I love to travel alone

I love to travel alone

I tried not to trip on the cobblestone streets as I walked through Poland. It was late at night and I had my huge backpack on, making me a vulnerable target. It marked me as a tourist plus I couldn’t run with it dragging my ass down. 

I couldn’t find the front door of the youth hostel. This was in the 1990s before smartphones made everything easy. I’d been traveling through Europe on my own for weeks and had discovered that most hostels had strange entrances off the beaten path. You can think it’s either nuts or brave, but I didn’t even carry a travel book back then. I would just trust that I’d run into someone cool who would advise me on where to stay next. I can’t believe I did that!

I started to get nervous. I couldn’t find the entrance and it was getting later and later, so I broke down and asked someone for directions.  

They looked at me quizzically and pointed right behind me at a huge well-lit building that looked like a hotel.

Ahhhh, THAT is my hostel! It was

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I can not shut up

I can not shut up

I lied about something. You know by now how important it is that I’m honest with you. I may be off by a year or so in my stories, but everything I share is how I remember it and can be verified by friends.

But I did omit the truth during a story I shared last summer. I mentioned how a (male) friend asked me “How did you know kids and cooking and food would become a thing?” And I wrote “I said I didn’t know, I did what interested me.”

It’s taken me months to be honest WITH MYSELF about how that is a lie.

The truth? I HELPED MAKE KIDS AND COOKING AND NUTRITION A *THING* - yes, that’s right I’m giving myself credit, which as you have figured out by now, I struggle with. So much easier to put myself down! It’s so innate to downplay things. Plus, people love to hate women who tout their accompaniments. 

If a man does it, he is confident, not cocky. I hate this double standard.

I’m not saying I helped make it a *thing* by MYSELF. Pam Koch (Columbia Univ), Lynn Fredericks (Family Cook Productions), Alice Waters (Edible Schoolyard) and a woman in Texas (whose name is escaping me) and I are a handful of pioneers that started doing the kids and cooking work in the 90s.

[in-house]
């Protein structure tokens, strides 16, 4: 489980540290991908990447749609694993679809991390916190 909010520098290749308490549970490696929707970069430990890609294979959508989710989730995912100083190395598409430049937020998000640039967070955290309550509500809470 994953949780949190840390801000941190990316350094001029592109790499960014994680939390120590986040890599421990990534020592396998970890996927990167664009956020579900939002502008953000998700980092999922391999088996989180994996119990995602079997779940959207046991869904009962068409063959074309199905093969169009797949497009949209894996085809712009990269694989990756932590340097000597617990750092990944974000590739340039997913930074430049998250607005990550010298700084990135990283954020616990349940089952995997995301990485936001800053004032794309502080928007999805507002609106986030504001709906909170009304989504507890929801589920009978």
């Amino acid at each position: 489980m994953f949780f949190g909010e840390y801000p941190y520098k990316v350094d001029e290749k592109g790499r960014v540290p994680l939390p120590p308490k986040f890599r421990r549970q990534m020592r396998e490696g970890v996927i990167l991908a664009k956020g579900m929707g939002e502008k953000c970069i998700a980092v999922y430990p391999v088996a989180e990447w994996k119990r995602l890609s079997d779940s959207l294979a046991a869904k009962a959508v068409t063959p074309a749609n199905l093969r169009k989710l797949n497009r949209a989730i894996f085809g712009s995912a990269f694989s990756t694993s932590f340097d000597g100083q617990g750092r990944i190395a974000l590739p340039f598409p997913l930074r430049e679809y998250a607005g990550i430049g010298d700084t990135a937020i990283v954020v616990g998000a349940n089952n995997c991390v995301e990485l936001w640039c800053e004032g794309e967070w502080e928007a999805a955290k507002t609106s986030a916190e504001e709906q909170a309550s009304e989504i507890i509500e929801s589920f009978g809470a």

How do we make it into a *thing?* We

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I couldn't enjoy my body

I couldn't enjoy my body

I woke up to my friend asking me what I what kind of cocktail I’d like to drink. Still half asleep, I muttered “I don’t day-drink.” She just laughed and went back downstairs. I was visiting her in Charleston with another friend from Seattle. I could the clinking of glasses downstairs. It’s around 2003.

We’d bought tickets to an all-day concert with Jack Johnson as the headliner. The plan was for us to go on the boat with some of her friends, come back and get dressed for the concert. I was secretly glad about getting off the boat after only a couple of hours. I knew my pale skin wouldn’t be able to handle all day in the sun.

We had a blast on the boat, it was a GORGEOUS day. I’d never seen this area of the country before, so it was cool to explore. 

At around 3pm, I casually said “doesn’t the concert start now?” In response, “Yes, Julie, chill out…we’ll get there.”

6pm rolls around and we FINALLY

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I closed down my heart

I closed down my heart

“I want a girlfriend,” he said, “but not you as my girlfriend.” oooooohhhh, stake through the heart. “In fact, I’m thinking about asking [mutual friend] out.”

We hung up the phone and whatever was left of my broken heart shattered into a million more pieces.

I don’t think men understand how easily they can crush our souls. 

He was a close friend in my twenties. We’d talked on the phone every day for months after my other relationship ended. 

I really let him in, to see the *real* me, during a really, really vulnerable point in my life. We talked for hours. We shared everything. 

When he made a move, I thought we’d be boyfriend/girlfriend. That’s all I’d experienced. I knew I wasn’t every guy’s cup of tea. But the ones that dug me, didn’t let go.

I didn’t realize how scared he was. All I thought at that time, which seemed to fossilize in my heart was: If he didn’t want me, then who would?

I kept dating but with every relationship

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I was a mouthy girl

I was a mouthy girl

My older brother and I were fighting in the kitchen of our Redmond home. I was around 8 years old, which would put my brother at 11. We were arm wrestling while standing, fighting over who knows what - probably some food related. We were always fighting over baked goods.